Various Reflections on Contemporary Arts and Culture
In this Culturelink review Dossier, we decided to publish three articles that are all approaching the field of the arts and culture from different angles, and while they might not seem to have too many things in common, after careful reading one notices that all the authors are concerned with similar problems. The problems stem from the fact that the development of contemporary societies require new types of discourse and analysis of the world of arts and culture.
In her article on Postmodernism in Eastern Europe Mateja Herak writes about art in Eastern Europe in the context of post-second world war political and ideological specificities, pointing to the fact that even though the postmodernist tendencies were present in this region, it did not imply a simple transposition of the values of what she calls "the First World". She points in particular to some movements such as the "Neue Slowenische Kunst" (NSK) or "soc-art" in the former Soviet Union as the most representative examples of postmodern tendencies in Eastern European art. The NSK was a rare example of different sorts of arts being activated at the same time: music, theatre, plastic arts, film, television, design, theory, and even clothes. Its activity was of great importance for the productions in Slovenia, the ex-Yugoslav countries, and elsewhere in the world.
While Mateja Herak analyses some modern tendencies that still belong to the past, Matko Meštrović turns his attention to the most contemporary trends which are, like the postmodern tendencies in the second half of the twentieth century, which fundamentally changed the traditional frameworks for understanding and analysing culture. More specifically, Meštrović writes about the "economisation" of culture and/or the "culturalisation" of the economy, thus contributing to the contemporary debates about the role of culture in today's economy and overall development.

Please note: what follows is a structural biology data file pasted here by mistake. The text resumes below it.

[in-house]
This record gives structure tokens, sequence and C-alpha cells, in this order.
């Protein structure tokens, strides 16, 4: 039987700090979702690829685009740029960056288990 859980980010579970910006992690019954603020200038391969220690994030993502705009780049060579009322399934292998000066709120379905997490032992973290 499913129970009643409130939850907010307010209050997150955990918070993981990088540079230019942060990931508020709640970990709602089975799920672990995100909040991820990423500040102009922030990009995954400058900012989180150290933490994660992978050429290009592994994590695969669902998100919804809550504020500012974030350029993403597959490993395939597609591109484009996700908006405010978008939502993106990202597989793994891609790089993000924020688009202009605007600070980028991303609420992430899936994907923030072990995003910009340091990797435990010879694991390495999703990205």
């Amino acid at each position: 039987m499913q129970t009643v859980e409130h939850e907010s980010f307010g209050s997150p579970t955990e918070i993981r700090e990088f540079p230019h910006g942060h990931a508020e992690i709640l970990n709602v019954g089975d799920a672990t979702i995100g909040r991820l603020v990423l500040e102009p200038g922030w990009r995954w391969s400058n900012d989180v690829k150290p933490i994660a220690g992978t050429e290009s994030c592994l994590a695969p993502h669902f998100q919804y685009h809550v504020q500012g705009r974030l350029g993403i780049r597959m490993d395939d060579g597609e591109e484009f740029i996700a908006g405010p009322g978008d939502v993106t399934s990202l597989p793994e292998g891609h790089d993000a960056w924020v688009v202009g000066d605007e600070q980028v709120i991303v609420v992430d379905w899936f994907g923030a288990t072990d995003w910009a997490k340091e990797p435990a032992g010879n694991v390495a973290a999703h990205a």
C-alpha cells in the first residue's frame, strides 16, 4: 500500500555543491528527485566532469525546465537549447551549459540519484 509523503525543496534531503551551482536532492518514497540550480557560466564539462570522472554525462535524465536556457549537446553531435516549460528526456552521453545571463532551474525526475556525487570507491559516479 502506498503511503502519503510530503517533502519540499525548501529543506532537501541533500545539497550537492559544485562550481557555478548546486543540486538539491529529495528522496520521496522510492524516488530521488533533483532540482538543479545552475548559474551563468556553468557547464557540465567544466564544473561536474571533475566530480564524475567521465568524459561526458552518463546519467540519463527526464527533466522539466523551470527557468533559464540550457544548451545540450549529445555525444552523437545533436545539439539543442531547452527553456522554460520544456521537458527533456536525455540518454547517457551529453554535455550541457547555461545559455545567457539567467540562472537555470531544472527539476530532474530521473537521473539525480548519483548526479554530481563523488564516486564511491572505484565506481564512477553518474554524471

As the third article in this Dossier, we decided to publish Alberta Arthurs's contribution for the Stockholm +5 Expert Meeting on Cultural Polices for Development held in Stockholm in May 2003. Unlike Meštrović, who is looking at the term culture in its broadest sense, Arthurs reduces it to the "arts", namely, the visual and performing arts, and from that angle examines the contemporary discourses around the theme of culture and diversity through the lens of the United States. Two seemingly contrary tendencies - the arts as a mask for diversity, the arts as a marker for diversity - play together quite compatibly. In the modern world, we need the sanctity, the stability, sameness of a "mask", of the nation or the region, the movement, the belief system, tradition or heritage, whatever containers we create to protect ourselves in a difficult world. But we also need the challenge, the provocativeness, the particularities, the markers of our differences, of our unlikenesses. In her article, Arthurs calls for a better distribution and exchange of arts and highlights the role of UNESCO that could encourage such circulation on the international level.
We would like to take this opportunity to invite our members interested in publishing their texts in the Culturelink review Dossier to send us their contributions. While the Dossier usually focuses on some particular topic, we are also pleased whenever we can publish our members' research work and articles.
- Postmodernism in Eastern Europe
- The 'economisation' of culture and/or the 'culturalisation' of the economy: What are we talking about?
- On Culture and Diversity